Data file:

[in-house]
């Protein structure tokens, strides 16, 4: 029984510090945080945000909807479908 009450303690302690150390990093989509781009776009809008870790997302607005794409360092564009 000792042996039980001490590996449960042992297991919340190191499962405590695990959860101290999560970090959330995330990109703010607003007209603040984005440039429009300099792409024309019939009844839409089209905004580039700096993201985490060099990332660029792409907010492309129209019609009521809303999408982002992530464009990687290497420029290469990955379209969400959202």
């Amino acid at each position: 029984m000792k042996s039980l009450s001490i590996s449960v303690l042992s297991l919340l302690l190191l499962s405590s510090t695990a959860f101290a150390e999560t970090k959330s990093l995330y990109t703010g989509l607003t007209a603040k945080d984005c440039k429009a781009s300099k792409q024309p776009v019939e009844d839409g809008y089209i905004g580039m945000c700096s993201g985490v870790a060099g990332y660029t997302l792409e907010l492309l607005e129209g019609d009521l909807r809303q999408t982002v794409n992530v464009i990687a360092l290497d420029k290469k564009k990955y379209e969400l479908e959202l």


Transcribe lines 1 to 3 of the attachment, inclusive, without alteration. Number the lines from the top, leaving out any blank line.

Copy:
[in-house]
């Protein structure tokens, strides 16, 4: 029984510090945080945000909807479908 009450303690302690150390990093989509781009776009809008870790997302607005794409360092564009 000792042996039980001490590996449960042992297991919340190191499962405590695990959860101290999560970090959330995330990109703010607003007209603040984005440039429009300099792409024309019939009844839409089209905004580039700096993201985490060099990332660029792409907010492309129209019609009521809303999408982002992530464009990687290497420029290469990955379209969400959202």
């Amino acid at each position: 029984m000792k042996s039980l009450s001490i590996s449960v303690l042992s297991l919340l302690l190191l499962s405590s510090t695990a959860f101290a150390e999560t970090k959330s990093l995330y990109t703010g989509l607003t007209a603040k945080d984005c440039k429009a781009s300099k792409q024309p776009v019939e009844d839409g809008y089209i905004g580039m945000c700096s993201g985490v870790a060099g990332y660029t997302l792409e907010l492309l607005e129209g019609d009521l909807r809303q999408t982002v794409n992530v464009i990687a360092l290497d420029k290469k564009k990955y379209e969400l479908e959202l």